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Is a Lack of Government Funding Holding Back Molecular Nanotechnology?

Experiments need to replace theoretical calculations for MNT to progress but is a lack of funding for those experiments really the obstacle?

2 min read

The stodgy Wall Street Journal has published Adam Keiper’s latest exhortation to pursue the promise of molecular nanotechnology (MNT) the way we were supposed to before it was sidetracked by a shift in government funding policies towards mere advanced material science.

The unscrupulous back-room politics implied in both Keiper’s piece and Eric Drexler’s support of it on his Metamodern blog could indeed all be true, and, frankly, of little surprise.

However, are we really to believe that the lack of real experimental science into the feasibility of MNT is due to a lack of funding?

Key to both Keiper and Drexler’s arguments is that in the National Research Council’s (NRC) 2006 review of the NNI (National Nanotechnology Initiative) there are recommendations for conducting research into the feasibility of molecular manufacturing.

As Drexler condenses the NRC’s recommendations: “…in the committee’s view, theoretical calculations are insufficient: Only experimental research can reliably answer the critical questions and move the technology toward implementation.”

Since that 2006 report, some of the key scientists pursuing MNT, such as Ralph Merkle and Robert Freitas, have continued publishing huge tomes on theoretical calculations of MNT. However, experimental research, such as Philip Moriarty’s work in the UK, has remained largely lacking.

The reason we are told for this state of affairs is a lack of funding, presumably because those unscrupulous back-room deals 10 years ago are still blocking the financing. Meanwhile Google and NASA (last I understood was a US-government-funded operation) are funding the Singularity University.

If MNT is the cornerstone of the coming Singularity, surely experiments to determine MNT’s feasibility could find funding while universities established to teach of its possible results manage to do it with apparent ease during the worst financial crisis since the Great Depression.

I am nonplussed. Are we to believe that Prof. Moriarty is one of only a handful of scientists capable of securing funding for his experiments into molecular nanotechnology? Why is it that a Singularity University gets funding but funding for MNT’s research gets locked out? Or is it that the only the kind of funding that the MNT proponents really want is the type of funding the NNI has received over the last decade?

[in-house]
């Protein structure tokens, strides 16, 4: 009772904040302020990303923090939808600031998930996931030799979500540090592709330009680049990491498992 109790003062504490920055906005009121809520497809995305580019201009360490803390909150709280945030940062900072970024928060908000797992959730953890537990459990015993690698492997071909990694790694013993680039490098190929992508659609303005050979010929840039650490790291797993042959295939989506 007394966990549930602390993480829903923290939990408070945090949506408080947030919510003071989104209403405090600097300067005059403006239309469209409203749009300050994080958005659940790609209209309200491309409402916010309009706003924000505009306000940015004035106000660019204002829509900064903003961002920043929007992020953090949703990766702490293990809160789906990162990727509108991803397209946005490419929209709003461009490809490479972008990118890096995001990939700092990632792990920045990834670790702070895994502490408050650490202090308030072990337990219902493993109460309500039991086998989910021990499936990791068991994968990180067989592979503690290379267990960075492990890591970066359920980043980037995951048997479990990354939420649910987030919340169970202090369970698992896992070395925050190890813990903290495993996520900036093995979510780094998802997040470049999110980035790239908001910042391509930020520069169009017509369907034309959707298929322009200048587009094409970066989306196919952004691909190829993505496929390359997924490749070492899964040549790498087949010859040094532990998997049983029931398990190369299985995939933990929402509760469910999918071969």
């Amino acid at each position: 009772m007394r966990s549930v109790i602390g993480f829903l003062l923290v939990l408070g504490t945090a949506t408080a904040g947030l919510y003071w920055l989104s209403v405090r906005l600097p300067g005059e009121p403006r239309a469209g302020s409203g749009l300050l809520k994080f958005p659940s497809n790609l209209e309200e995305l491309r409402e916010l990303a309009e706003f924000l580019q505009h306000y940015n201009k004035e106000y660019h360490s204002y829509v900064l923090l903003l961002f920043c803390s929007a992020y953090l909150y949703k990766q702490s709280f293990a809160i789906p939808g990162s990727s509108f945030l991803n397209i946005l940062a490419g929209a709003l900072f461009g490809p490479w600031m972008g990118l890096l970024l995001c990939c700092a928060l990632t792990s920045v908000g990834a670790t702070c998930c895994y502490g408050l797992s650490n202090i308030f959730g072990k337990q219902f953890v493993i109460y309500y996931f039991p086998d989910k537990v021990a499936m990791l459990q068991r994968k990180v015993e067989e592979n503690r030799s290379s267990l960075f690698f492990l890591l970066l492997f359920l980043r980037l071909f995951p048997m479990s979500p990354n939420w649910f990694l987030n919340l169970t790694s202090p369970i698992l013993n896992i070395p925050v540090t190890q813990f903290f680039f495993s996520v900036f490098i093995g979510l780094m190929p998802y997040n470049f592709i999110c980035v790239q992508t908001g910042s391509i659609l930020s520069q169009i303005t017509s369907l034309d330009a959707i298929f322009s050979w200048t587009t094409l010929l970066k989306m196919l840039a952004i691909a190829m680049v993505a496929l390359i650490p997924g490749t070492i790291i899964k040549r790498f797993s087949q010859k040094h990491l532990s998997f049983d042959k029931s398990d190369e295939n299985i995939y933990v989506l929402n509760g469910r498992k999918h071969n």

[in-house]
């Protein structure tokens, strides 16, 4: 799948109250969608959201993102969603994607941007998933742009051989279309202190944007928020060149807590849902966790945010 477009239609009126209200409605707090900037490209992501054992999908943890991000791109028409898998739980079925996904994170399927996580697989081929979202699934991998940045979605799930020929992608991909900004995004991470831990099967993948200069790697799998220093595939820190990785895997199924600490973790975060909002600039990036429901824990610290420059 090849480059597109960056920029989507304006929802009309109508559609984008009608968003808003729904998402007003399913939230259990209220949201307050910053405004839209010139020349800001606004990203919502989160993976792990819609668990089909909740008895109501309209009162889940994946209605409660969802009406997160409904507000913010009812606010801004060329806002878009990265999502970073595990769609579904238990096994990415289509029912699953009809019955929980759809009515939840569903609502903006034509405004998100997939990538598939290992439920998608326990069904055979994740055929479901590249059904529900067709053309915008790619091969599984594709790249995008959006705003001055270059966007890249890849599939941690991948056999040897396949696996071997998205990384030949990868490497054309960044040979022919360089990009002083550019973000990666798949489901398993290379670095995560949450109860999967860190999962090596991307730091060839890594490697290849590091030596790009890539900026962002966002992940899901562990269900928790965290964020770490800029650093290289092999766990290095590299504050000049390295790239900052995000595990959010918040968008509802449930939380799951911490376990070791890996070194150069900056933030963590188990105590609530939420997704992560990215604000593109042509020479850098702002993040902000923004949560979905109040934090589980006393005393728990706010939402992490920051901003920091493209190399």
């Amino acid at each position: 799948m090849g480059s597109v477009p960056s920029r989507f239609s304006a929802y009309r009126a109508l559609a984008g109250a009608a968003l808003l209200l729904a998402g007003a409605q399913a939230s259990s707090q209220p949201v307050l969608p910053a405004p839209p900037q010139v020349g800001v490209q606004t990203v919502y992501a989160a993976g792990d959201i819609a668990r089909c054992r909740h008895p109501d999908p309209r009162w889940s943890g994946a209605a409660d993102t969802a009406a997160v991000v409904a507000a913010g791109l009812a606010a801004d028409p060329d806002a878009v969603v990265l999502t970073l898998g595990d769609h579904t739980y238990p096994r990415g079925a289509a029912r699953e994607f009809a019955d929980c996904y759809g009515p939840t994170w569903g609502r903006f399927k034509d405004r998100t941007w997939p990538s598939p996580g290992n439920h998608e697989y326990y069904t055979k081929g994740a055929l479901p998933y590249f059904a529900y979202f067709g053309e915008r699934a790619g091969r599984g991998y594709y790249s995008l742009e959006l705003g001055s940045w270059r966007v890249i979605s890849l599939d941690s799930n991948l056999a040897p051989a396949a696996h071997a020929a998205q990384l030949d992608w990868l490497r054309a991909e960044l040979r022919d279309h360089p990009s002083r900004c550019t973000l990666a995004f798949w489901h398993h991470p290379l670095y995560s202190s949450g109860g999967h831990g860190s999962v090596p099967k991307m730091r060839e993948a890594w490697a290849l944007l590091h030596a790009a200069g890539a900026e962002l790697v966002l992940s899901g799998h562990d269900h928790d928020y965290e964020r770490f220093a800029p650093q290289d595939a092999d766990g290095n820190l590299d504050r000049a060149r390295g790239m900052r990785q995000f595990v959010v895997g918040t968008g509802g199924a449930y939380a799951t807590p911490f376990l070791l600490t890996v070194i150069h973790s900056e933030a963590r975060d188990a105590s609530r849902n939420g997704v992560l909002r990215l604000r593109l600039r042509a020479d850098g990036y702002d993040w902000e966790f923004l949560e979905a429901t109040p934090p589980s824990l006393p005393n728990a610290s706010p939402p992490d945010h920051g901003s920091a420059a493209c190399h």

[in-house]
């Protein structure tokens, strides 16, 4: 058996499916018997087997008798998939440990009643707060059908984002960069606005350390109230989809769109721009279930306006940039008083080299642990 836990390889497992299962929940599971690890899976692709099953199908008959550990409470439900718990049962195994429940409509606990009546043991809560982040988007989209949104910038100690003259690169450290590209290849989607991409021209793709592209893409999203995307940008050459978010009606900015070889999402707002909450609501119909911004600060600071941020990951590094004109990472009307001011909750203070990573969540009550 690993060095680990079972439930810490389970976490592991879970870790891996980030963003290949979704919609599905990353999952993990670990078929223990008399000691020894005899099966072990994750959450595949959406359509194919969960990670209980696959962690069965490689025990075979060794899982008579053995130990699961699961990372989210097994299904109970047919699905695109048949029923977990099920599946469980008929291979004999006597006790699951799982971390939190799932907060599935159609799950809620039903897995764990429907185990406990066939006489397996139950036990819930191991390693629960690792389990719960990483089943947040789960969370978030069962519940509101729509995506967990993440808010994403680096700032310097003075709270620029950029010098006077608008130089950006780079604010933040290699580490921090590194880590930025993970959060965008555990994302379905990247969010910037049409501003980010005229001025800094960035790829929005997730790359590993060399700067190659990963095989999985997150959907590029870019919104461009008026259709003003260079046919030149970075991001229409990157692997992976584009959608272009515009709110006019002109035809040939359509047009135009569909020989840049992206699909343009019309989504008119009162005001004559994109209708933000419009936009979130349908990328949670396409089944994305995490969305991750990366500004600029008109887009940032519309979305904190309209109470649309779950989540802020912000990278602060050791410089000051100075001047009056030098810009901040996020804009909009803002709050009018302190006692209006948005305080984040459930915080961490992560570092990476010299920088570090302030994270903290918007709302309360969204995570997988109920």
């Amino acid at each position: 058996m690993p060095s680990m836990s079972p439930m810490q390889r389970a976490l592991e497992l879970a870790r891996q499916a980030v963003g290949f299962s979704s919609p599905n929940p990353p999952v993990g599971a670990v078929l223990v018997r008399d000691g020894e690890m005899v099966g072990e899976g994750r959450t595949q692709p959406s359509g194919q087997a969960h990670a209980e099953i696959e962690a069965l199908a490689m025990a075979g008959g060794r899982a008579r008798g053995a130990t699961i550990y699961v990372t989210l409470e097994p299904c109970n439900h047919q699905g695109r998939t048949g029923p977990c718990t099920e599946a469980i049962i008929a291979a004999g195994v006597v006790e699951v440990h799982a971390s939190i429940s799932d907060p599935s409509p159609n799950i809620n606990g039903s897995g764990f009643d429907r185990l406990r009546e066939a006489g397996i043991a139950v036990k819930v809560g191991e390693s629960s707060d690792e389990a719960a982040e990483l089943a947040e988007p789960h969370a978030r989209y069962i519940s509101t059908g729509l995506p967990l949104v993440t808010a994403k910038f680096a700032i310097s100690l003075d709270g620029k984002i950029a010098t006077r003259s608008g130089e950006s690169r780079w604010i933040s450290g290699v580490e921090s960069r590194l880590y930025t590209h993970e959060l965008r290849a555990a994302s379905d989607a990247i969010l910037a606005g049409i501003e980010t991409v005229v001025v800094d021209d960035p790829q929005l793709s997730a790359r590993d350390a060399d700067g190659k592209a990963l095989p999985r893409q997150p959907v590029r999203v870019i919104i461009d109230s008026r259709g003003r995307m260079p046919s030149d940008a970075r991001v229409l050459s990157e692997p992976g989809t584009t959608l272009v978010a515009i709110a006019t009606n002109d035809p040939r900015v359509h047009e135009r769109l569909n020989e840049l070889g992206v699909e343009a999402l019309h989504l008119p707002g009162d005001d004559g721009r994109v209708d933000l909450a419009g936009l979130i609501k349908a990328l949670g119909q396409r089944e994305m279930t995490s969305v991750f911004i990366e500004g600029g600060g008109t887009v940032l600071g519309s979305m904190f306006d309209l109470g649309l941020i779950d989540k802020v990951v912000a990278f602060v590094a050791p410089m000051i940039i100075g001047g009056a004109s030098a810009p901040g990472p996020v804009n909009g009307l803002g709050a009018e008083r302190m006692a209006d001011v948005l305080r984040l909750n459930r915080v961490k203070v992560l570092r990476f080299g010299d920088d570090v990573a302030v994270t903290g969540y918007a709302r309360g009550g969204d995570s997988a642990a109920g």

If the grand-scale funding mechanism is the missing piece that MNT needs to move forward, a possible solution is to follow the model of Prof. Moriarty and secure your own funding, do the research and build up some experimental results that will surely impress the holders of the purse strings in government.

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The First Million-Transistor Chip: the Engineers’ Story

Intel’s i860 RISC chip was a graphics powerhouse

21 min read
Twenty people crowd into a cubicle, the man in the center seated holding a silicon wafer full of chips

Intel's million-transistor chip development team

In San Francisco on Feb. 27, 1989, Intel Corp., Santa Clara, Calif., startled the world of high technology by presenting the first ever 1-million-transistor microprocessor, which was also the company’s first such chip to use a reduced instruction set.

The number of transistors alone marks a huge leap upward: Intel’s previous microprocessor, the 80386, has only 275,000 of them. But this long-deferred move into the booming market in reduced-instruction-set computing (RISC) was more of a shock, in part because it broke with Intel’s tradition of compatibility with earlier processors—and not least because after three well-guarded years in development the chip came as a complete surprise. Now designated the i860, it entered development in 1986 about the same time as the 80486, the yet-to-be-introduced successor to Intel’s highly regarded 80286 and 80386. The two chips have about the same area and use the same 1-micrometer CMOS technology then under development at the company’s systems production and manufacturing plant in Hillsboro, Ore. But with the i860, then code-named the N10, the company planned a revolution.

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